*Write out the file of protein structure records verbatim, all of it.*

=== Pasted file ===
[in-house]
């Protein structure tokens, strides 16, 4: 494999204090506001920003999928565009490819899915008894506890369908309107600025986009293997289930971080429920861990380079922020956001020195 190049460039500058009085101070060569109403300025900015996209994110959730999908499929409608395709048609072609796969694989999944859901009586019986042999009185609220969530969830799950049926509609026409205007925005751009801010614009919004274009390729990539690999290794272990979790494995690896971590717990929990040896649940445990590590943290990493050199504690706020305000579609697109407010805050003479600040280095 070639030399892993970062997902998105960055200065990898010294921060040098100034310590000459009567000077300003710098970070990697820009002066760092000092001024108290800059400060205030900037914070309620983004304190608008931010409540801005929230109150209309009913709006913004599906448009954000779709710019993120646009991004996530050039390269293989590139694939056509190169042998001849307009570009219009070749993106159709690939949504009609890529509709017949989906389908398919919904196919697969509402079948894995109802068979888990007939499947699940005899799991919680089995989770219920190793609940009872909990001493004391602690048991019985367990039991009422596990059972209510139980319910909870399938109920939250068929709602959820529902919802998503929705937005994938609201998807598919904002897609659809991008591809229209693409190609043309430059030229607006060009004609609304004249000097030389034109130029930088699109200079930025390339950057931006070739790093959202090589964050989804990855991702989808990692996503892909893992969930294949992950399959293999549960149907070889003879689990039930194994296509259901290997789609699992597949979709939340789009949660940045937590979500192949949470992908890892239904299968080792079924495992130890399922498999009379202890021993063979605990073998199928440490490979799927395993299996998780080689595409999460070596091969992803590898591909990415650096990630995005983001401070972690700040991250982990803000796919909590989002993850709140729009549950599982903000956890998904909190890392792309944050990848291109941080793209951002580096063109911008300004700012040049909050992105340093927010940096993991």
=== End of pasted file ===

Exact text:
[in-house]
């Protein structure tokens, strides 16, 4: 494999204090506001920003999928565009490819899915008894506890369908309107600025986009293997289930971080429920861990380079922020956001020195 190049460039500058009085101070060569109403300025900015996209994110959730999908499929409608395709048609072609796969694989999944859901009586019986042999009185609220969530969830799950049926509609026409205007925005751009801010614009919004274009390729990539690999290794272990979790494995690896971590717990929990040896649940445990590590943290990493050199504690706020305000579609697109407010805050003479600040280095 070639030399892993970062997902998105960055200065990898010294921060040098100034310590000459009567000077300003710098970070990697820009002066760092000092001024108290800059400060205030900037914070309620983004304190608008931010409540801005929230109150209309009913709006913004599906448009954000779709710019993120646009991004996530050039390269293989590139694939056509190169042998001849307009570009219009070749993106159709690939949504009609890529509709017949989906389908398919919904196919697969509402079948894995109802068979888990007939499947699940005899799991919680089995989770219920190793609940009872909990001493004391602690048991019985367990039991009422596990059972209510139980319910909870399938109920939250068929709602959820529902919802998503929705937005994938609201998807598919904002897609659809991008591809229209693409190609043309430059030229607006060009004609609304004249000097030389034109130029930088699109200079930025390339950057931006070739790093959202090589964050989804990855991702989808990692996503892909893992969930294949992950399959293999549960149907070889003879689990039930194994296509259901290997789609699992597949979709939340789009949660940045937590979500192949949470992908890892239904299968080792079924495992130890399922498999009379202890021993063979605990073998199928440490490979799927395993299996998780080689595409999460070596091969992803590898591909990415650096990630995005983001401070972690700040991250982990803000796919909590989002993850709140729009549950599982903000956890998904909190890392792309944050990848291109941080793209951002580096063109911008300004700012040049909050992105340093927010940096993991």